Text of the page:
Where has this Obama been?
Since the State of the Union address, the president has been bounding about, displaying a new sense of vigor and confidence and a fighter’s spirit. He almost looks like the president people thought that he would be — a paladin, not a pacifist.
Last week, he provided a fascinating bit of political theater by toying with House Republicans at their own retreat, dismantling their arguments and disarming their charges. It was impressive. When they asked if he had time for more questions, he responded: “You know, I’m having fun.” Score.
At his New Hampshire town hall on Tuesday, Obama connected with a more colloquial tone, chiding Republicans for voting against the recovery act while glomming onto the glories of the projects it produced: “They found a way to have their cake and vote against it, too.” Score again.
His new persona comes as a welcome reprieve from a year in which he toddled about as if someone had slipped him an Ambien, taking punches and not returning them.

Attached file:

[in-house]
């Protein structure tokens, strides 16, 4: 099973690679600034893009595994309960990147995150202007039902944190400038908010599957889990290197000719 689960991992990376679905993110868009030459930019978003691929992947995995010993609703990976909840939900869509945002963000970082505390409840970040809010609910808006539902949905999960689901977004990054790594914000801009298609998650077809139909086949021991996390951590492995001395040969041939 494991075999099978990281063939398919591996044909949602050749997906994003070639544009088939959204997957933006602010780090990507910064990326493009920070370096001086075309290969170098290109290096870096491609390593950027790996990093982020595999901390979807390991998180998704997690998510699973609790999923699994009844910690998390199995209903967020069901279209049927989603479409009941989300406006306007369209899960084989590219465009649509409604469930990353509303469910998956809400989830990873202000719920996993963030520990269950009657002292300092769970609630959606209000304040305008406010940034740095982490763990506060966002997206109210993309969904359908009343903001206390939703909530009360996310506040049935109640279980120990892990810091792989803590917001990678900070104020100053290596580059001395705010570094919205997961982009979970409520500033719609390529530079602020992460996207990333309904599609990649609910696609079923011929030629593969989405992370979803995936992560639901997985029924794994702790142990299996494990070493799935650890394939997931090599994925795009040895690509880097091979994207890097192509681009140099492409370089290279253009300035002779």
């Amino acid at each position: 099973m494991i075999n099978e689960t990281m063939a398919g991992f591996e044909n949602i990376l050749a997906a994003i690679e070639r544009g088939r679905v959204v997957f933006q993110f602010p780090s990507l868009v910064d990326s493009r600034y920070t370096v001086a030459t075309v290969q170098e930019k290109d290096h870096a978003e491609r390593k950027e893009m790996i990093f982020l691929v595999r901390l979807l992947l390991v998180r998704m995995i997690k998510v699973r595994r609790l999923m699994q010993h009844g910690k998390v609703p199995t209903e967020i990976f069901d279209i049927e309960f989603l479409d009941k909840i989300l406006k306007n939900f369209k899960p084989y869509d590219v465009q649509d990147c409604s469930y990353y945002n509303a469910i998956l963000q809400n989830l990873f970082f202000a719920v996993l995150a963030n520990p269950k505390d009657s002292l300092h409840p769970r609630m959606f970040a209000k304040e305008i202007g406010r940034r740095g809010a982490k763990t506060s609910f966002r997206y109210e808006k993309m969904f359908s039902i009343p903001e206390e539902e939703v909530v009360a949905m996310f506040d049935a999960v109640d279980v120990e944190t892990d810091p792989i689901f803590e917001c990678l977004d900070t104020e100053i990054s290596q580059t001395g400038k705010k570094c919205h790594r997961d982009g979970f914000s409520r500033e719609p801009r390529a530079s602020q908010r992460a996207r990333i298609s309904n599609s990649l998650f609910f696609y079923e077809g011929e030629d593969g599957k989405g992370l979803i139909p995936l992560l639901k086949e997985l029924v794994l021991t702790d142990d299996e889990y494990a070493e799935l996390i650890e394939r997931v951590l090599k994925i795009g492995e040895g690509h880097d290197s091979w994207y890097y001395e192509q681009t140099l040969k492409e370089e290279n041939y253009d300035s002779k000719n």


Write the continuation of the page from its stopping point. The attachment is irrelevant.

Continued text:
I have no idea if Nuevo O is here to stay, but I could name a few reasons why it would be a good idea.
1. His base needs a hit.
After months of watching their agenda get mired in misinformation, and after a series of deflating defeats, progressives need a champion, someone to remind them of what it feels like to be on the offensive and not back on their heels. Obama gave them that this week.
2. The bipartisan ship has sailed.
Obama rode into Washington with his heart set on fixing it. Republicans came out with their hearts set on breaking him. Both paths have led to gridlock. This made him appear effete and the Democrats ineffectual.
At the National Prayer Breakfast on Thursday, Obama quoted John F. Kennedy’s “civility is not a sign of weakness.” Maybe not, but servility is. There comes a time when one must rise to a fight or fall in defeat. Now is that time.
Besides, no matter how hard he tries, Republicans will not reward his efforts. According toa Fox News poll released on Thursday, only 18 percent of Republicans said they believed that Obama is trying to reach out to Republicans to compromise and change the climate in Washington, and only 14 percent approved of his job performance.
3. Neutrality is a nonstarter.
A study published in The Economic Journal during the summer of 2008 found that voters preferred extreme political positions to moderate ones. It demonstrates a level of commitment and conviction. The lesson: fence-sitting leaves scars, too.
I would advise this new Obama to stick around for a season. I prefer my presidents walking tall, not sleepwalking.